Crop and weather update

Friday, May 27th, 2011

From Canola Council of Canada

Peace (B.C. and Alberta): Canola seeding ranges from half to two thirds complete in the east, to 95% complete in the west. Most areas had some rain in the past week, except for the far north. Fairly regular showers are the reason for slower seeding progress in the east.

Alberta: Seeding is progressing well. Some areas are nearly complete. Others need up to a week to wrap up. Rains fell across most of southern and central Alberta in the past week, with over 2” in some areas. Frost was widespread in central Alberta, with some areas reporting as low as -6 C. Alberta crop report.

Saskatchewan: Canola seeding is near complete in west and northeast regions. Parts of the southeast have not started seeding due to excess moisture and continuing rains. Growers there are looking at new crop insurance deadlines, which are June 1 for some areas. Frost hit the north canola growing region, with lowest lows around -6 C. Rains fell across the south, which was welcome in the southwest but not at all in the southeast. Saskatchewan crop report.

Manitoba: Canola seeding progress ranges from nothing done in parts of the southwest to maybe half done in the south central region. The provincial average is probably 15-20% but this is hard to pin down since seeding is so sporadic. Only the northwest corner escaped rain in the past week. Many areas had light frost. Manitoba crop report.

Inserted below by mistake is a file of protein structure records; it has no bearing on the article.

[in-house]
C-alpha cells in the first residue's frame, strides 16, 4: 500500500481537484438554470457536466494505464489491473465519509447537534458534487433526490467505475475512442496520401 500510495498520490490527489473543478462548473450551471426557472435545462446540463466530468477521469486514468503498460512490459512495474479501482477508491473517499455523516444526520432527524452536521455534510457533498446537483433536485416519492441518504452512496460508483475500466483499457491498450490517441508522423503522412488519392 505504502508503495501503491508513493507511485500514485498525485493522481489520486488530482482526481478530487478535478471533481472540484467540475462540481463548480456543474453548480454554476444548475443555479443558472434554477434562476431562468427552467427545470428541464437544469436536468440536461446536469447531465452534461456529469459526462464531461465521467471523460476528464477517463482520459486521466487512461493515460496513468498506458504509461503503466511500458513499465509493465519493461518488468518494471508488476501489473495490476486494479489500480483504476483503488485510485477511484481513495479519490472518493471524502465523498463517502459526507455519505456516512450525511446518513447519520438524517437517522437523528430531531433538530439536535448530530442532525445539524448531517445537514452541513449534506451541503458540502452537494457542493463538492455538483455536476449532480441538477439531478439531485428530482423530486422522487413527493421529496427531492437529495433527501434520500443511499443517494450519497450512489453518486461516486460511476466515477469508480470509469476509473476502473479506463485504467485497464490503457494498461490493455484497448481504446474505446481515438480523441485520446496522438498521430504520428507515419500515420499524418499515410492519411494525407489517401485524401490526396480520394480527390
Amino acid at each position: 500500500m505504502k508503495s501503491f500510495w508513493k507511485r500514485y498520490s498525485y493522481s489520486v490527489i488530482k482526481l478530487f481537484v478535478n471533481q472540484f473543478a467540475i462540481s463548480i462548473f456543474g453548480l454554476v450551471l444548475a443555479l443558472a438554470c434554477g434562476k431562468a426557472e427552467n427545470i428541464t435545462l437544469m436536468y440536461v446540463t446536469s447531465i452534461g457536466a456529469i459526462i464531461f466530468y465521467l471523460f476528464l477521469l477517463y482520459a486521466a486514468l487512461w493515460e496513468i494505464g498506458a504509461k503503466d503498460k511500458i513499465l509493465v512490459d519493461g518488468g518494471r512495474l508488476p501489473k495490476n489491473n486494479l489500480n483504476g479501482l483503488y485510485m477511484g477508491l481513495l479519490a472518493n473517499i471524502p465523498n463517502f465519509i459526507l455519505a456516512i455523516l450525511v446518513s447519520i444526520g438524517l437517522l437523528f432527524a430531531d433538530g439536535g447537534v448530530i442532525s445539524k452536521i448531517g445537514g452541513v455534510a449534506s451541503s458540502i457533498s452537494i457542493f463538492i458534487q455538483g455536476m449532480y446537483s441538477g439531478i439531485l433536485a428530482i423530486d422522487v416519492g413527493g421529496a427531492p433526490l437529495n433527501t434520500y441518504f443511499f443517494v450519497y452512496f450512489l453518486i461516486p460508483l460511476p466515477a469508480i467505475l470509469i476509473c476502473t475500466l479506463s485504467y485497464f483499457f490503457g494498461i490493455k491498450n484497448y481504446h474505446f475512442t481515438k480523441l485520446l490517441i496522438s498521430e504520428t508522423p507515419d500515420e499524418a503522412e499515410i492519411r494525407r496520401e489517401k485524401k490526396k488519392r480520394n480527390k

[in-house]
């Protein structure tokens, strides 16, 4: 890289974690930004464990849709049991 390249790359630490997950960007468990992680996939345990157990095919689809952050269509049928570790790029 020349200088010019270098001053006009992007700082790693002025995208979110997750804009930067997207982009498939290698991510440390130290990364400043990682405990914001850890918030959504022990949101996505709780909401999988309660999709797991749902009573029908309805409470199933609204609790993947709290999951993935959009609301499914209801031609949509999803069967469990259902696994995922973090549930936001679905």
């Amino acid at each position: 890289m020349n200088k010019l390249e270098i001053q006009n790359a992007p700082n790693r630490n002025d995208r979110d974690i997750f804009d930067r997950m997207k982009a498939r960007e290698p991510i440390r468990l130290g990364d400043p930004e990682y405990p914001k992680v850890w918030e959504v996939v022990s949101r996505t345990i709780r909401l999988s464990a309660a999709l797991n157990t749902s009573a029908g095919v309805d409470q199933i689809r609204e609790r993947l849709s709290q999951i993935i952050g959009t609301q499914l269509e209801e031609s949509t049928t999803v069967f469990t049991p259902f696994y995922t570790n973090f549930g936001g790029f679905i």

Assiniboine River Flooding

Friday, May 20th, 2011

Here are some pictures of how severe the flooding in Manitoba is:

This is the Assiniboine River Bridge on Highway 34.

The water is usually 15 feet below the bridge.

Looks more like a lake than a river!

Crop and weather report

Wednesday, May 18th, 2011

From Canola Council of Canada

Peace (B.C. and Alberta): Canola seeding is around 25% complete across the region and progressing well. Warm temperatures and high winds have dried out the topsoil, and many growers are seeding deeper to hit moisture.

Alberta: Canola seeding progressed quickly over the past week and is over 50% complete in the south and around 25% complete in central Alberta, on average. Strong winds have dried out the top inch of soil and many fields could use a rain to help with emergence. Alberta crop report.

Saskatchewan: Seeding is advancing quickly in the west and north. Areas from Unity to Lloydminster and around Moose Jaw are furthest ahead, with about 50% of canola acres seeded. Eastern Saskatchewan, except for spots hit by a large rain storm in the past week, is drying nicely and well underway. Saskatchewan crop report.

Manitoba: Areas furthest advanced have about 5% of crops seeded, but it could be a busy week of seeding ahead. Sunny and warm days are forecast for the next week or so, and fields are drying out enough to support seeding equipment. Manitoba crop report.

Crop and weather update

Wednesday, May 11th, 2011

From Canola Council of Canada